Kapadia’s work, a video projection entitled A vacant rectangle, left blank for a work expressing modern feeling, is a silent homage to the city of Chandighar in North India. The city was designed and built by Le Corbusier in the 1950s and the title comes from his book, The City of Tomorrow and Its Planning from 1937. The video is shot surveillance style of buildings that seem institutional and incomplete. Captions depict a conversation (real or imagined) between “I” and “he”. For example: “I asked what kind of vocation is profitable here, he said, Everything except poetry and writing”. There is a thick tension tangible between the modern brilliance that was clearly in the mind of the architect of this project, and the reality of what the buildings have become. This work is coupled by a diptych of glossy photographs taken from images in archives of Chandighar. There are flashes and reflections of exterior lights in the photos, which compoud the distance and disassociation one feels from the buildings.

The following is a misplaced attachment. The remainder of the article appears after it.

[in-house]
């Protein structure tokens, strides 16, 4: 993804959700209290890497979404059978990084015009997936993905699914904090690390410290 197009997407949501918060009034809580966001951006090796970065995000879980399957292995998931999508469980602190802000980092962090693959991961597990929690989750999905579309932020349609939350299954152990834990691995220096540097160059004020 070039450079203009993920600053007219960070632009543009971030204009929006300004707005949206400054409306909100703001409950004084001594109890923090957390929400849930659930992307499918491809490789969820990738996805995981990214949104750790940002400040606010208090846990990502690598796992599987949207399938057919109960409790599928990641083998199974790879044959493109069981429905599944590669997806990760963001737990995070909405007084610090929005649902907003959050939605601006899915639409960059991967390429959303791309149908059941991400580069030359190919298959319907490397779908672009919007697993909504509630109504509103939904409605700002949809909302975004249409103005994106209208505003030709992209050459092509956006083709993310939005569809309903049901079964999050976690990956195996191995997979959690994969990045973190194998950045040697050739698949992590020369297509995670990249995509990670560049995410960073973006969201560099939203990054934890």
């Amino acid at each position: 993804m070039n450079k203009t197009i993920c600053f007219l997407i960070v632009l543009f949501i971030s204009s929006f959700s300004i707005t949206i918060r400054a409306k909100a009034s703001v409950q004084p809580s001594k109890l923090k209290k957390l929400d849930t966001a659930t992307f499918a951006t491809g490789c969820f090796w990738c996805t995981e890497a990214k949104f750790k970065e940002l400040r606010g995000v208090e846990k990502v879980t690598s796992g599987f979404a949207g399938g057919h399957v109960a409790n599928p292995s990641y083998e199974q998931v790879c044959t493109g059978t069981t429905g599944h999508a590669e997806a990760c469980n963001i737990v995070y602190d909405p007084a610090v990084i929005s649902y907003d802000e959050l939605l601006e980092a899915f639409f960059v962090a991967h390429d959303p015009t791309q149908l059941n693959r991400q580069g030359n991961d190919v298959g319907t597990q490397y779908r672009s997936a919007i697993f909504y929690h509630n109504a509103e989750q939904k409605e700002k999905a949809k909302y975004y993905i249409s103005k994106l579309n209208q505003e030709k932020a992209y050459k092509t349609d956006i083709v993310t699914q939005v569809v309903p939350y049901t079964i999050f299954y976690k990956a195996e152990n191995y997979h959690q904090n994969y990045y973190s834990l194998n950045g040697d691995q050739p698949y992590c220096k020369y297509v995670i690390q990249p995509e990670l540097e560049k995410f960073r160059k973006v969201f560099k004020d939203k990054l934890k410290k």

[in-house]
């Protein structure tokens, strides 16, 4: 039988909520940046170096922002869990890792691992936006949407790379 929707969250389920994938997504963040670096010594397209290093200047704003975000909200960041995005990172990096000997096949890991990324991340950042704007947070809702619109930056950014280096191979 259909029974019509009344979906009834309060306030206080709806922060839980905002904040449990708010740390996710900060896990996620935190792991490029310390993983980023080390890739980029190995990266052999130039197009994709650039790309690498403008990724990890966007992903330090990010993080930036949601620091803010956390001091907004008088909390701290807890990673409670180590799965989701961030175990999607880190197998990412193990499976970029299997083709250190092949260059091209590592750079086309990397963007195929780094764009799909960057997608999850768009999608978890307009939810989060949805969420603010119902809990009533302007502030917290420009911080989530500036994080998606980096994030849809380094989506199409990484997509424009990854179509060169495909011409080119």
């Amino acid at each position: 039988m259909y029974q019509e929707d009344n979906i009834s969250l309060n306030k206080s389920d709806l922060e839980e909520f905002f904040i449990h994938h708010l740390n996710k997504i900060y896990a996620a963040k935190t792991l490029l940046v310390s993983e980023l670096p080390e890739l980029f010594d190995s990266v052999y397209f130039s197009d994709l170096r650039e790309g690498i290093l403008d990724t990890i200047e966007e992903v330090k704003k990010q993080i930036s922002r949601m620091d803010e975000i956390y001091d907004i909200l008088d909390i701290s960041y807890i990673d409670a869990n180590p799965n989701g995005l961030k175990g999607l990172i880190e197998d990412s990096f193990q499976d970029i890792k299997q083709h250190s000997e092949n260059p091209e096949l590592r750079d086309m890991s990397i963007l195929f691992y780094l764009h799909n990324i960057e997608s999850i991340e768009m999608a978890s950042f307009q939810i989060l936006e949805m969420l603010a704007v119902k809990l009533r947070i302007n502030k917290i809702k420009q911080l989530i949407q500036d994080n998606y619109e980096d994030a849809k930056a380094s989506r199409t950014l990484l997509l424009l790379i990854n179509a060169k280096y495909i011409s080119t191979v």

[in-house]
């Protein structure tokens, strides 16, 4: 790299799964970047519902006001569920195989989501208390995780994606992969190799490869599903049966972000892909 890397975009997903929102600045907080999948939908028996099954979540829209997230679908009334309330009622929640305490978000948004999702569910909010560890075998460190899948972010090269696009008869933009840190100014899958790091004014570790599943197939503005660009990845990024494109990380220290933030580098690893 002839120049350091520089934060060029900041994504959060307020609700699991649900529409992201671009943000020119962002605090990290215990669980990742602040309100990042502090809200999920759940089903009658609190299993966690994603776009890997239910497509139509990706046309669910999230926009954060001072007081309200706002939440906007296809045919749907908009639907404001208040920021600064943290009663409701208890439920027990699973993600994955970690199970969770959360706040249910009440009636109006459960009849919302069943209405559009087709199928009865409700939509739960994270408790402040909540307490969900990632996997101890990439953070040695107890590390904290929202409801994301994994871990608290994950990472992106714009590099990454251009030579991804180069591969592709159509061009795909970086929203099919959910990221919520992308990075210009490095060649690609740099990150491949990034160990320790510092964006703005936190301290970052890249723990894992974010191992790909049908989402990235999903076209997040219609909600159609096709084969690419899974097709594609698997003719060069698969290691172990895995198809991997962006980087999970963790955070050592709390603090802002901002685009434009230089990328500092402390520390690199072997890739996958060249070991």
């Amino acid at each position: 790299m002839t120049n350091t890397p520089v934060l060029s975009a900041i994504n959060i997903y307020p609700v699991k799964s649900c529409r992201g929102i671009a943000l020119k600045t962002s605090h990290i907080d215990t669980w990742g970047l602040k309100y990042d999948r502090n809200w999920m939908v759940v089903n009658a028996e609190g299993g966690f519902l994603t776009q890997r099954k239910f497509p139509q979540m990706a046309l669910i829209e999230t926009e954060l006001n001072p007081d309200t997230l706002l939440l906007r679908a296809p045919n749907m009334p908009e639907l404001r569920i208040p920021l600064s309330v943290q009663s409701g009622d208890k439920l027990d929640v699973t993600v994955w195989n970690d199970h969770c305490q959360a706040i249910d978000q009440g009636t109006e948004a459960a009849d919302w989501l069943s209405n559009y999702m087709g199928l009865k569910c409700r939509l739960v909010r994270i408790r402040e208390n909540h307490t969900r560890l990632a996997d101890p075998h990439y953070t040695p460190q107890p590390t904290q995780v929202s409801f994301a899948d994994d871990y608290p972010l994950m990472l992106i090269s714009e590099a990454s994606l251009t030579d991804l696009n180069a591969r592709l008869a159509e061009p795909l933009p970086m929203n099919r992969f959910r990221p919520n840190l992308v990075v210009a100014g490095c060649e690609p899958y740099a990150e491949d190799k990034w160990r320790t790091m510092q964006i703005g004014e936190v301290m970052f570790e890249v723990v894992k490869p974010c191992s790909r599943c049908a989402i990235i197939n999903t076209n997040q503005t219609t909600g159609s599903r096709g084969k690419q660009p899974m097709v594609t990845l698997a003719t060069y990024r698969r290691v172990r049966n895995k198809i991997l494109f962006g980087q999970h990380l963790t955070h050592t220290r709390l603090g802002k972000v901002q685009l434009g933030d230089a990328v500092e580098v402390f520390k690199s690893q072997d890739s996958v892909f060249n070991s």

The last piece, Henriksen’s Psycho Somatic was the work I was the least invested in. It consisted of a lab coat, hanging, with a message scrawled in red pen on duct tape reading MAKE UP YOUR MIND across the back. Playing on a small television was a video of a Henriksen and his collaborator Frans Ibon Svensen skateboarding along tunnels in what appears to be the basement of the institution. It seems like a video appropriate for YouTube, of some punkass kids trespassing and recording their shenanigans. The sound of the wheels grinding on the cement and echoing in the halls becomes a neutral sound backdrop for the repetitive action of the skateboarding and the words “Border” and “Clinic”. In the literature, I discovered that the location of the performance is in fact in the bowels of a mental instituion that the artist was breifly commited to. He and his collaborator and travelling the underground distance between the mental hospital and the Central Hospital of Telemark, the place for treatment of the somatic. He is physically transversing the space between the two to lay stress on the separation between the, you guessed it, psychiatric and somatic separation in the institution. Personally, the performance seemed disconnected from events it was alluding to, although I think the idea of transgression while using an amateur skateboarding video aesthetic was successful.